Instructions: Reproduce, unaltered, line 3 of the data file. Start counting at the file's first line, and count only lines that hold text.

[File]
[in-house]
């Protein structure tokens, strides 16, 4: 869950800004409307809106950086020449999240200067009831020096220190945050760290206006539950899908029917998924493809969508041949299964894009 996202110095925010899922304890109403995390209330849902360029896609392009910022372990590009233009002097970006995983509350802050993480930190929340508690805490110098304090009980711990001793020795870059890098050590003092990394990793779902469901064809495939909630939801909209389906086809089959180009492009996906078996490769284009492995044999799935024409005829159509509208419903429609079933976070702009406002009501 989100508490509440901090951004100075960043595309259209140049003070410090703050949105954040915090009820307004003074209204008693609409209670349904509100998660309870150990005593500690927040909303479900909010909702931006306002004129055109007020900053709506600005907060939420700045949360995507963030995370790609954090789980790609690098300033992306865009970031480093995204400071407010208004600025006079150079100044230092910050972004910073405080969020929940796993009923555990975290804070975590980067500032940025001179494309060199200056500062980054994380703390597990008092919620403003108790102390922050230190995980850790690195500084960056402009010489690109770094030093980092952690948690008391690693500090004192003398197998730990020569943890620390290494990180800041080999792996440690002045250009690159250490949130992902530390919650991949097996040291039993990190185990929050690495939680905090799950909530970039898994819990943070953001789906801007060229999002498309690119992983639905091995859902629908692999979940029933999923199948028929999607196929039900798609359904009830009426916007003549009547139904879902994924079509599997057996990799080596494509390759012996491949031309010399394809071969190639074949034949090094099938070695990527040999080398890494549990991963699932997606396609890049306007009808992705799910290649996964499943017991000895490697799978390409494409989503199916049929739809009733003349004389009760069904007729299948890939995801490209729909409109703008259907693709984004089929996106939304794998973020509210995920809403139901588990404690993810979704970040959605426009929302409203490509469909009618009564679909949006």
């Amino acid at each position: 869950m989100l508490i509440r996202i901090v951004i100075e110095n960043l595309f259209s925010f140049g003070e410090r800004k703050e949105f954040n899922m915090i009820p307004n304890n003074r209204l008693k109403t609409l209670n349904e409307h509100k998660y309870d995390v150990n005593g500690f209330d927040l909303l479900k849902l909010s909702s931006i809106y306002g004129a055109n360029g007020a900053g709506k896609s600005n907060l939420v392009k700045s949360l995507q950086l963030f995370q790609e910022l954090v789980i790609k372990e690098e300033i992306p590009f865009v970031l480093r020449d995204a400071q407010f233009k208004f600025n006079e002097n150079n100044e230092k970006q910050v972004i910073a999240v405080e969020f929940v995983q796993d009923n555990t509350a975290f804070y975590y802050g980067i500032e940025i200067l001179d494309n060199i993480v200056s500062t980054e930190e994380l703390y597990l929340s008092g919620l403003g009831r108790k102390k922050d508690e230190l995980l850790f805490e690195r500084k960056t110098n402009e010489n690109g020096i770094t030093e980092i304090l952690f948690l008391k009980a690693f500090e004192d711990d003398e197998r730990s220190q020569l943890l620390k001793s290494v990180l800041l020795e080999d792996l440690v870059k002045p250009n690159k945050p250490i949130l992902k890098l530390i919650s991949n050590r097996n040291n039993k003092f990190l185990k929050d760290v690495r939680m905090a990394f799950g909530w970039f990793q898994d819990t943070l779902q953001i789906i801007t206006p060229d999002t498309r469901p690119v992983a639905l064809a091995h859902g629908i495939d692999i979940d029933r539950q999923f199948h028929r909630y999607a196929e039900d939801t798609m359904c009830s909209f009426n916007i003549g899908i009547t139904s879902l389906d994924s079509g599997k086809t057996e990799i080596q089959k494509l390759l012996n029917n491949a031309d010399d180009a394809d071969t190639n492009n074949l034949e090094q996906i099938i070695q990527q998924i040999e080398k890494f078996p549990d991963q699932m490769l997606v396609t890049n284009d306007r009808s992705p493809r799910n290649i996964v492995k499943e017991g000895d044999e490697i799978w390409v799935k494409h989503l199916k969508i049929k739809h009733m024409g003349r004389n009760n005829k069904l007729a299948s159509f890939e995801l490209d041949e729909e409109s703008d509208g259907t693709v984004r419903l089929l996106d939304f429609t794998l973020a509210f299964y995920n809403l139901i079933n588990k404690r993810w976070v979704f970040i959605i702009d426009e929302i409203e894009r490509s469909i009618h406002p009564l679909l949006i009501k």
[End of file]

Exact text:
């Amino acid at each position: 869950m989100l508490i509440r996202i901090v951004i100075e110095n960043l595309f259209s925010f140049g003070e410090r800004k703050e949105f954040n899922m915090i009820p307004n304890n003074r209204l008693k109403t609409l209670n349904e409307h509100k998660y309870d995390v150990n005593g500690f209330d927040l909303l479900k849902l909010s909702s931006i809106y306002g004129a055109n360029g007020a900053g709506k896609s600005n907060l939420v392009k700045s949360l995507q950086l963030f995370q790609e910022l954090v789980i790609k372990e690098e300033i992306p590009f865009v970031l480093r020449d995204a400071q407010f233009k208004f600025n006079e002097n150079n100044e230092k970006q910050v972004i910073a999240v405080e969020f929940v995983q796993d009923n555990t509350a975290f804070y975590y802050g980067i500032e940025i200067l001179d494309n060199i993480v200056s500062t980054e930190e994380l703390y597990l929340s008092g919620l403003g009831r108790k102390k922050d508690e230190l995980l850790f805490e690195r500084k960056t110098n402009e010489n690109g020096i770094t030093e980092i304090l952690f948690l008391k009980a690693f500090e004192d711990d003398e197998r730990s220190q020569l943890l620390k001793s290494v990180l800041l020795e080999d792996l440690v870059k002045p250009n690159k945050p250490i949130l992902k890098l530390i919650s991949n050590r097996n040291n039993k003092f990190l185990k929050d760290v690495r939680m905090a990394f799950g909530w970039f990793q898994d819990t943070l779902q953001i789906i801007t206006p060229d999002t498309r469901p690119v992983a639905l064809a091995h859902g629908i495939d692999i979940d029933r539950q999923f199948h028929r909630y999607a196929e039900d939801t798609m359904c009830s909209f009426n916007i003549g899908i009547t139904s879902l389906d994924s079509g599997k086809t057996e990799i080596q089959k494509l390759l012996n029917n491949a031309d010399d180009a394809d071969t190639n492009n074949l034949e090094q996906i099938i070695q990527q998924i040999e080398k890494f078996p549990d991963q699932m490769l997606v396609t890049n284009d306007r009808s992705p493809r799910n290649i996964v492995k499943e017991g000895d044999e490697i799978w390409v799935k494409h989503l199916k969508i049929k739809h009733m024409g003349r004389n009760n005829k069904l007729a299948s159509f890939e995801l490209d041949e729909e409109s703008d509208g259907t693709v984004r419903l089929l996106d939304f429609t794998l973020a509210f299964y995920n809403l139901i079933n588990k404690r993810w976070v979704f970040i959605i702009d426009e929302i409203e894009r490509s469909i009618h406002p009564l679909l949006i009501k």